Budget 2023-24: Here for you when it matters most

Islington Council to create £1 million Hardship Fund in cost of living budget that ‘prioritises frontline services’

Islington Council has announced a £1million Hardship Fund as part of its budget proposals for the next financial year, boosting its substantial existing safety net that shields the borough’s most vulnerable households from the worst effects of the cost of living crisis.

The fund will provide financial support to those with a household income that only just lifts them out of most benefit entitlement and other financial support, but very soon simply won’t be enough to make ends meet as rents in the social and private sector rise, alongside costs of other essentials including food and energy. 

More details of the one-off Hardship Fund will be shared in the coming months and, if approved, it will start accepting applications from those in need before the end of March. 

The budget proposals also protect all other financial support that was provided by the council to struggling households this year – including the Resident Support Scheme which remains one of the most wide-ranging and generous in the UK, free meals and activities for eligible children in the school holidays, and our IMAX service that so far this year has put more than £5 million into the pockets of residents who weren't aware of the benefits they were entitled to.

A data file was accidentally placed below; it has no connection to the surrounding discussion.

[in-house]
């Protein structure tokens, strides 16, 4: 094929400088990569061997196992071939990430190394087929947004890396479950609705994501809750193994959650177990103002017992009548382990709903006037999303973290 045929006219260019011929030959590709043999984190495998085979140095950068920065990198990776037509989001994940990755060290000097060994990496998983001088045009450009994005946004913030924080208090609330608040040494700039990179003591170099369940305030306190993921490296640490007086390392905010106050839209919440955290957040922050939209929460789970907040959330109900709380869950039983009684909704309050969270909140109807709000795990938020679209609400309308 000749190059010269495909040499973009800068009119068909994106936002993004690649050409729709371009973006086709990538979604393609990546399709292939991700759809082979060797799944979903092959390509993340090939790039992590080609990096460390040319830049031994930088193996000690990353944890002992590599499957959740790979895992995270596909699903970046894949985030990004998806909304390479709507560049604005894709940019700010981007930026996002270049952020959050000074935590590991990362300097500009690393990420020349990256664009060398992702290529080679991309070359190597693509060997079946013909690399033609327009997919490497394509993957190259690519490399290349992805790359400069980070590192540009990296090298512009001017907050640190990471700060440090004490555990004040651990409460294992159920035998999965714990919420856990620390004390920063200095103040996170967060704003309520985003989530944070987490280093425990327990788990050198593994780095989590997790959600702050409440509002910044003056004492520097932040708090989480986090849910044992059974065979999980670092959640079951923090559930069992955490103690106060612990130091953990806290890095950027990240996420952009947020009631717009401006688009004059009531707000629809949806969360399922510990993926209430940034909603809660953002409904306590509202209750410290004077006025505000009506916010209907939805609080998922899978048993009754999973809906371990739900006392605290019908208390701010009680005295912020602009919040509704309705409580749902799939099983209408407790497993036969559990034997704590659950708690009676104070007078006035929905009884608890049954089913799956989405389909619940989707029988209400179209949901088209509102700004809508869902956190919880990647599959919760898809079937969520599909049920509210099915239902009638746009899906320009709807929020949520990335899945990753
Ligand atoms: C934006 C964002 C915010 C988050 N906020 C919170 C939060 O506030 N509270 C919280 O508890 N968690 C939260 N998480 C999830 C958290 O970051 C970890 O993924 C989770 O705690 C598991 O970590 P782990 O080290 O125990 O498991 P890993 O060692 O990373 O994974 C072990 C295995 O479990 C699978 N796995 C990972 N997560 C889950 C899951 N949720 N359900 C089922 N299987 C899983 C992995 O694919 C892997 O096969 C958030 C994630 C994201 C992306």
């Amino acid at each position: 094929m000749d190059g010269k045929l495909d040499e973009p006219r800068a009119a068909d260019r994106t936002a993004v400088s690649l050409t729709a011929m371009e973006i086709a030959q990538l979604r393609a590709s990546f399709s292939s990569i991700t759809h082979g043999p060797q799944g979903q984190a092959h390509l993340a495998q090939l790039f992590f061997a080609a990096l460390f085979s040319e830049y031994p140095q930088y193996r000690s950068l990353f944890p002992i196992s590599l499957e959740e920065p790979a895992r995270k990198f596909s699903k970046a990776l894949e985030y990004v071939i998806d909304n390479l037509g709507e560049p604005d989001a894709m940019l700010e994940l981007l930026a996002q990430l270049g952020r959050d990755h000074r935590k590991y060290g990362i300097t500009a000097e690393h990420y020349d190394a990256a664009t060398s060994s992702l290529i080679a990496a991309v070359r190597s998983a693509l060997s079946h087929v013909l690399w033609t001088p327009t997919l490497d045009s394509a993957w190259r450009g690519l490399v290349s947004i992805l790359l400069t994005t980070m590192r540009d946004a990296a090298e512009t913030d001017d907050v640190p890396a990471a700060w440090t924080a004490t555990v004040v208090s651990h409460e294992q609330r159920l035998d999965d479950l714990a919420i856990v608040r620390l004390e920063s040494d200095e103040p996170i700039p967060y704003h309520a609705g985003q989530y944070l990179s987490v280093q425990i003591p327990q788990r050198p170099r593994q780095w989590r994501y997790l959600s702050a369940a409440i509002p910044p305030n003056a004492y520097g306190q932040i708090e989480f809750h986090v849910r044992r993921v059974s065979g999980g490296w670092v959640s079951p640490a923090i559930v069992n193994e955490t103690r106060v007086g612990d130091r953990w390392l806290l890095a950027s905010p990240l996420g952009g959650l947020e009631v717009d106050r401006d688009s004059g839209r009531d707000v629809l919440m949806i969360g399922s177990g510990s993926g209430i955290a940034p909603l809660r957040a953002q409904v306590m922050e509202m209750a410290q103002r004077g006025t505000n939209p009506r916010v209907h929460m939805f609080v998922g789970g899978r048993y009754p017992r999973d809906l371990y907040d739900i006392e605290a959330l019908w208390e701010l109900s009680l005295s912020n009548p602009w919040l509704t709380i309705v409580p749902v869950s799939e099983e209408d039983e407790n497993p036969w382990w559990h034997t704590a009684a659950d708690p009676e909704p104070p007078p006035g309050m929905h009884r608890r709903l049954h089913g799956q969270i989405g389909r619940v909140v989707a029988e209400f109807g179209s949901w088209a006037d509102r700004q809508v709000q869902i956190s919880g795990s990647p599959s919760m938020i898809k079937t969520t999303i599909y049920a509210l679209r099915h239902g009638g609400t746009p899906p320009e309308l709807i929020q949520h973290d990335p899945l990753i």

In addition, Islington recently committed to expanding its IMAX team, investing funds received from energy generation at the publicly-owned Edmonton EcoPark. The council will also distribute £4.4million of support to vulnerable households struggling with bills via the Household Support Fund. 

In addition, investment continues in the frontline services residents and businesses rely on, and in the council’s key priorities for a more equal borough. This includes protection of free school meals for every primary school pupil, keeping our libraries and adventure playgrounds open, maintaining regular recycling and rubbish collections and a regular street sweeping programme. Other key highlights include: